L-LANGUAGE: This should make up the bulk of your SOI. Your language and how you’ve shaped it is vitally important as your analysis of your own language will demonstrate that you understand how language can be used to in other works to persuade, which as we read earlier, is the whole point.
A-AUDIENCE: This is sort of a given in your case but you should mention at least one way you’ve catered to your specific audience of your peers and teachers- how have you shaped your language or form or argument to fit your audience? I would be v impressed if a student wrote about the duality of their audience and how they shaped their speech to cater to both their highly educated teachers and their peers.
P-PURPOSE: Your purpose is not to get a good grade. Nor is it to persuade your audience. LIKE YES, I KNOW that both of those things are your purpose here but get specific. Like I mentioned in the post about your speech, your purpose needs to be something like:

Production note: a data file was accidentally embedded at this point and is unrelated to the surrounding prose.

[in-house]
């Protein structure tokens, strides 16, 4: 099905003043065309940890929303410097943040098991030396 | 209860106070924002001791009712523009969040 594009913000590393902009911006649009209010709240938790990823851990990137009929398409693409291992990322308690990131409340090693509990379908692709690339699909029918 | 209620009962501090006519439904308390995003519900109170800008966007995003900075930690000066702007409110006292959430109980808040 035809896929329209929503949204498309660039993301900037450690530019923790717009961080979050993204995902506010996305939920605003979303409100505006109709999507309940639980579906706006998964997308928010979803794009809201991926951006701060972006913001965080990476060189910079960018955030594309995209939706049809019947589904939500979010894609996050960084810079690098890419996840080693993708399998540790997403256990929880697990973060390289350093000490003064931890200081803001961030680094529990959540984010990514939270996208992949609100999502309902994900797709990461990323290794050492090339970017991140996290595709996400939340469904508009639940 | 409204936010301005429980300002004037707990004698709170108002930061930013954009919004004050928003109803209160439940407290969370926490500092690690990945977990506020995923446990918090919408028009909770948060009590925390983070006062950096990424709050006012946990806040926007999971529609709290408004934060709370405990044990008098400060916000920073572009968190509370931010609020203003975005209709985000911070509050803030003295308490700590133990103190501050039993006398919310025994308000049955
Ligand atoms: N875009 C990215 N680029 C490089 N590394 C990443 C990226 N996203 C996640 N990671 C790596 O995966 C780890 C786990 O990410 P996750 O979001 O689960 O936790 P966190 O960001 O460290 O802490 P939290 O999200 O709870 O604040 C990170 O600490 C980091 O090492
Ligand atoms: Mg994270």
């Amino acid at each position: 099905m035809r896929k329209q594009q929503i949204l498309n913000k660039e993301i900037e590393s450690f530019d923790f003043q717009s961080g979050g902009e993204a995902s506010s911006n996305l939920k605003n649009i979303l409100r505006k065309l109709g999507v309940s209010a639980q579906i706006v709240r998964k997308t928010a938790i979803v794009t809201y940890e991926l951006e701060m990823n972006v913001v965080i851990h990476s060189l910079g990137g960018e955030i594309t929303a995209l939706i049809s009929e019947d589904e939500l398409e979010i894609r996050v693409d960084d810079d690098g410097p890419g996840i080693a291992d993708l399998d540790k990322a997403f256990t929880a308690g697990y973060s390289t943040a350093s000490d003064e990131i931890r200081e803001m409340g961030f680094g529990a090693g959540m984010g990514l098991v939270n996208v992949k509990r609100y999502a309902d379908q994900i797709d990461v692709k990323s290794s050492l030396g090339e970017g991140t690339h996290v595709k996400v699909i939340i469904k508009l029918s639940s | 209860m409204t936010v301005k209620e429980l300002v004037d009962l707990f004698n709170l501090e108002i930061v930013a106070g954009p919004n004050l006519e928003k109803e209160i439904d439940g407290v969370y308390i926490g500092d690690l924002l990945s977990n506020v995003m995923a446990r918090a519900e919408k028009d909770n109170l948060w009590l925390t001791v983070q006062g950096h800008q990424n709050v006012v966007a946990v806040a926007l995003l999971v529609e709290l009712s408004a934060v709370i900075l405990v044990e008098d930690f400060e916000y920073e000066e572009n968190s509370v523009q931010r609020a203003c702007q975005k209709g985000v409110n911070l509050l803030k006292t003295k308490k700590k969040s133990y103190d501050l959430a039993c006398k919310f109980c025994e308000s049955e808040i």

- Convince my audience to sign up for the organ donation program
- Convince my audience to donate a blanket this winter
- Make my audience feel guilty about eating chocolate and therefore buy fair trade chocolate
And then you can discuss how your purpose fits with your audience, language, form and argument. The last example came straight from a student I watched present last year who opened her speech by offering around chocolate which nearly everyone took and ate while she systemically described the slave trade which exists to support our sugary, creamy addiction. At the end of her speech, she offered some more chocolate. The response was quite different. It was a great hook and closer and I hope she discussed it in relation to her audience and purpose in her SOI (I do not know- she was not my student, sadly)